Studies show that some nanoparticles may act as reproductive toxins which their effects depending on several factors, such as nanoparticle type, exposure pathway, and duration. These nanoparticles can cause damage to the male reproductive system by affecting structures such as sperm tubes and spermatozoa (20).  
This is mainly because nanoparticles can easily enter the circulatory system and reach the testicles by crossing the blood-testis barrier. The biological accumulation of nanoparticles in the testicles causes histopathological changes in the seminiferous tubules semen-forming tubes and strongly affects the number, motility, and morphology of sperm (21). Additionally, it can cause reduced testosterone levels, resulting in testicular damage and a decrease in sperm production.
Since there has been no study of the effects of magnesium oxide nanoparticles on sperm, or at least no published results available, the findings of this study are only used to assess the risks of exposure to these nanoparticles.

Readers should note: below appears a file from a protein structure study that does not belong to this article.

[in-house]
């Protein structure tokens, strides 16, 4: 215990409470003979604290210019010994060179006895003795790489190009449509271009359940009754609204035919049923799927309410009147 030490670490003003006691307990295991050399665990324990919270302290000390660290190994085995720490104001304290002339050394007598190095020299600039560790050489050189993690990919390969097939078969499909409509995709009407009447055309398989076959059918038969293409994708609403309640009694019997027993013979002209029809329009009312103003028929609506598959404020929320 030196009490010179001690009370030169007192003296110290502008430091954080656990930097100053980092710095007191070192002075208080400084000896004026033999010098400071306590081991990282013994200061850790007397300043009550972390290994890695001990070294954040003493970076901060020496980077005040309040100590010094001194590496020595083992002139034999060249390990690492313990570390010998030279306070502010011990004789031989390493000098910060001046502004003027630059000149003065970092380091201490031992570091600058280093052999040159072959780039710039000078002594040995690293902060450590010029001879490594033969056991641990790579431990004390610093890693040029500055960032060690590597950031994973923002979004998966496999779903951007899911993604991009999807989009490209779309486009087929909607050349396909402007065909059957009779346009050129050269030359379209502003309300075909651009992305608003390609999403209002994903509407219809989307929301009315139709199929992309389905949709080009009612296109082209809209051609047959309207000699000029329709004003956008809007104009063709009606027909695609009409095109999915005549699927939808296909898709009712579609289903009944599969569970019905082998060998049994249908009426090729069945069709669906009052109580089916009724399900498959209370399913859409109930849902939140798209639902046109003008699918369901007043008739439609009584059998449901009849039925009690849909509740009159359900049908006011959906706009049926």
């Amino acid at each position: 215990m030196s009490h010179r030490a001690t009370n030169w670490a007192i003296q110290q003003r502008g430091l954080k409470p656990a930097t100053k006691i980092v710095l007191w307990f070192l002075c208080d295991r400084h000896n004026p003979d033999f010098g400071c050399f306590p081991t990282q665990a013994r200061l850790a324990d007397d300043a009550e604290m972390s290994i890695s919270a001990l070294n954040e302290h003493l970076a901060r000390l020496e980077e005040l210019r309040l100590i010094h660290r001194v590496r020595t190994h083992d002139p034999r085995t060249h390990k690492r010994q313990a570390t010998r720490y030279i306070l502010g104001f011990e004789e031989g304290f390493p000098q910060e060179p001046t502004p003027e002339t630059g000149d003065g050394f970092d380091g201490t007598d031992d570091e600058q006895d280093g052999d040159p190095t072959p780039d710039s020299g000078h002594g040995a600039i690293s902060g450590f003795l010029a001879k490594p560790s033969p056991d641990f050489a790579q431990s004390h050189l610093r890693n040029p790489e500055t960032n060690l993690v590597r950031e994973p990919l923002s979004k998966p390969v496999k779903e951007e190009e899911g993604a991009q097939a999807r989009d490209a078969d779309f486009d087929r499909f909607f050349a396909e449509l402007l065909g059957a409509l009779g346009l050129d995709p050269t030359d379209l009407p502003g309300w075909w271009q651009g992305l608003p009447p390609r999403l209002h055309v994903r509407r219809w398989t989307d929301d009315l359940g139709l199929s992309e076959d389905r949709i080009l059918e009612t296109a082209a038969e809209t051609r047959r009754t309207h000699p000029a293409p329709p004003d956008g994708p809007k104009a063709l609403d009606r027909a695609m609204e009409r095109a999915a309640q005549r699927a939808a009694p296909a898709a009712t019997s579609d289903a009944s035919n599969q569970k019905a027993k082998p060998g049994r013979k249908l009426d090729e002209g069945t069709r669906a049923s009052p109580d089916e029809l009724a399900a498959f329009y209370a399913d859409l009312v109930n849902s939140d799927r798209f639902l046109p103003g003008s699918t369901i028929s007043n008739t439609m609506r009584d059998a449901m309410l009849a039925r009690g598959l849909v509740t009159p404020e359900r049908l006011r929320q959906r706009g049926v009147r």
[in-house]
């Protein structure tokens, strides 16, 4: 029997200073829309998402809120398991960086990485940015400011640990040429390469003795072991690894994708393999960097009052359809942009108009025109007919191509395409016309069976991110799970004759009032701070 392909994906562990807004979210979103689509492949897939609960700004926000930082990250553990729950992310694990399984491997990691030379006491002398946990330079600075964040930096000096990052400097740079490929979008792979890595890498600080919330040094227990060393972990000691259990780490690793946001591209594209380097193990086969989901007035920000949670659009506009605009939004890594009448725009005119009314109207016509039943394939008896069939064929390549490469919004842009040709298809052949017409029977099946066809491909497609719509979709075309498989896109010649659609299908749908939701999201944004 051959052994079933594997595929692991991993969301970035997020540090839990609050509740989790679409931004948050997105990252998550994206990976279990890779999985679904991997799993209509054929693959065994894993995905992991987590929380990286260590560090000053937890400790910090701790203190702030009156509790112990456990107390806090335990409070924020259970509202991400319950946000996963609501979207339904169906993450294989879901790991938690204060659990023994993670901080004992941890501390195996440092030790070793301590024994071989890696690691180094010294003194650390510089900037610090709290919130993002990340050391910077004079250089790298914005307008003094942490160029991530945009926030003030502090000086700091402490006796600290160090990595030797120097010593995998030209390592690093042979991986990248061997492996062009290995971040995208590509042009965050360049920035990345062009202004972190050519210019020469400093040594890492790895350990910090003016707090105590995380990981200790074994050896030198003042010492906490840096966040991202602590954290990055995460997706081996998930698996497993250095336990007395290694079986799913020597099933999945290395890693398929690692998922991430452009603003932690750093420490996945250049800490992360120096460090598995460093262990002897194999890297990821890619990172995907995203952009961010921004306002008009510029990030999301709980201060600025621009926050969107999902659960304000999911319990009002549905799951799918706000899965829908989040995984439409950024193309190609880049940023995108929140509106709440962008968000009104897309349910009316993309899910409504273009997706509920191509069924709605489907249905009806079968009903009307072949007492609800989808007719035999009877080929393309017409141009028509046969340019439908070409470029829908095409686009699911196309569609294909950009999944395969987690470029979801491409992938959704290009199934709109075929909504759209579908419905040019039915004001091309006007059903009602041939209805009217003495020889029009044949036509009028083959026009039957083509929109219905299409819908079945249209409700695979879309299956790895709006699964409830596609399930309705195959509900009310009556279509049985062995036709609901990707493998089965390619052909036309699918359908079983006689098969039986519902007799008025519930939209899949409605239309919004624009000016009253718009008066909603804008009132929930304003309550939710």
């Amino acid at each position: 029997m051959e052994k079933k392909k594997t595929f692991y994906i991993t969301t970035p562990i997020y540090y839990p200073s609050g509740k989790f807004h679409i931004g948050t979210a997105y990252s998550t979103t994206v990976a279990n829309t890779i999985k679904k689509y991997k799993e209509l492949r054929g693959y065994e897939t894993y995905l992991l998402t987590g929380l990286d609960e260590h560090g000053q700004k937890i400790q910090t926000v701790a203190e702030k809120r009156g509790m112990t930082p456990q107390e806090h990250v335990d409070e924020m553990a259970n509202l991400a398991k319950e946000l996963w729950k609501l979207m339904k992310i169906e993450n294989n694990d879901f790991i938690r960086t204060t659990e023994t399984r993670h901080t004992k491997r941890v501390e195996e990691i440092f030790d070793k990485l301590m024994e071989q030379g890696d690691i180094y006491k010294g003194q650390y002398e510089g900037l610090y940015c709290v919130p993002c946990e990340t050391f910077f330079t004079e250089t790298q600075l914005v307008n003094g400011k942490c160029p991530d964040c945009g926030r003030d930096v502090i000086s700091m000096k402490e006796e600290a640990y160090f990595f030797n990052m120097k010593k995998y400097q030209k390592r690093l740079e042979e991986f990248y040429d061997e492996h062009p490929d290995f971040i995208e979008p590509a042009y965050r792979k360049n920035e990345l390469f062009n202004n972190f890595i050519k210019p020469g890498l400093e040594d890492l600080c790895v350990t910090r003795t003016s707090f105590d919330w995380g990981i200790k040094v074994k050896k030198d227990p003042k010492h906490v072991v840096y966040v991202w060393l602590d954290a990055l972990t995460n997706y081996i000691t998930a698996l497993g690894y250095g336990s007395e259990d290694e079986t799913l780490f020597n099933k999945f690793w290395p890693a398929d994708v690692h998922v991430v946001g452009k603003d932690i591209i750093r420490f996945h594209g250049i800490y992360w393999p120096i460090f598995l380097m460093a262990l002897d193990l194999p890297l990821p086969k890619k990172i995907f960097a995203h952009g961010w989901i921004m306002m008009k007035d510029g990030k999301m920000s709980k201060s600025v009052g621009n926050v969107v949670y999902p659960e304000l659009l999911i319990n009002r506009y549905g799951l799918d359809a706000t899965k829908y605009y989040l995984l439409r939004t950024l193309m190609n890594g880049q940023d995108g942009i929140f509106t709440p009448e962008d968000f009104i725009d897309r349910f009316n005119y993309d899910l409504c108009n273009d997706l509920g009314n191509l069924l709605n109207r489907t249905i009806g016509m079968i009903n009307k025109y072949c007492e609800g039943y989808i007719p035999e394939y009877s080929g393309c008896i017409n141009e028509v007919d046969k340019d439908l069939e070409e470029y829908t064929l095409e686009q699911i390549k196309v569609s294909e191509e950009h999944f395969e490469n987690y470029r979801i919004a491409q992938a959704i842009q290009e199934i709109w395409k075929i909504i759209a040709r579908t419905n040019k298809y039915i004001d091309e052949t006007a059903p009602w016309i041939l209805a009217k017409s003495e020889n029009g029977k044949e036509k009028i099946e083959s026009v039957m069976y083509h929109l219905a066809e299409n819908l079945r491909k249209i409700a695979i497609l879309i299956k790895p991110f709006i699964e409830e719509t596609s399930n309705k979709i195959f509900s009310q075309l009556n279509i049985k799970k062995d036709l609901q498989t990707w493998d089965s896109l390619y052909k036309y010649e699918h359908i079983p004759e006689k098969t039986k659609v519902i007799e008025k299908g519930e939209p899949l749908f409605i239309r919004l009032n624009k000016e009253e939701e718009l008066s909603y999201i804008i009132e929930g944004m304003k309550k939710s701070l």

In summary, our study elucidates the cytotoxic effects of magnesium oxide nanoparticles on human sperm parameters, highlighting their potential implications for reproductive health. The findings indicate a significant decrease in sperm viability and motility following exposure to these nanoparticles, with notable morphological changes observed under in vitro conditions. These results underscore the importance of understanding the dosage-dependent nature of nanoparticle toxicity and its impact on sperm functions. Moreover, our investigation sheds light on the mechanisms underlying nanoparticle-induced reproductive toxicity, emphasizing the role of oxidative stress and mitochondrial dysfunction in mediating cellular damage. While the study was conducted in vitro, further research is warranted to assess the safety and efficacy of magnesium oxide nanoparticles in clinical settings. Addressing the limitations of our study, including sample size and methodology, will be crucial in future investigations. Additionally, the clinical relevance of our findings in the context of fertility and reproductive health underscores the need for continued research to inform potential treatment strategies and regulatory measures. In fact, exploring unanswered questions and identifying future research directions will be essential for advancing our understanding of nanoparticle-mediated reproductive toxicity and its broader implications.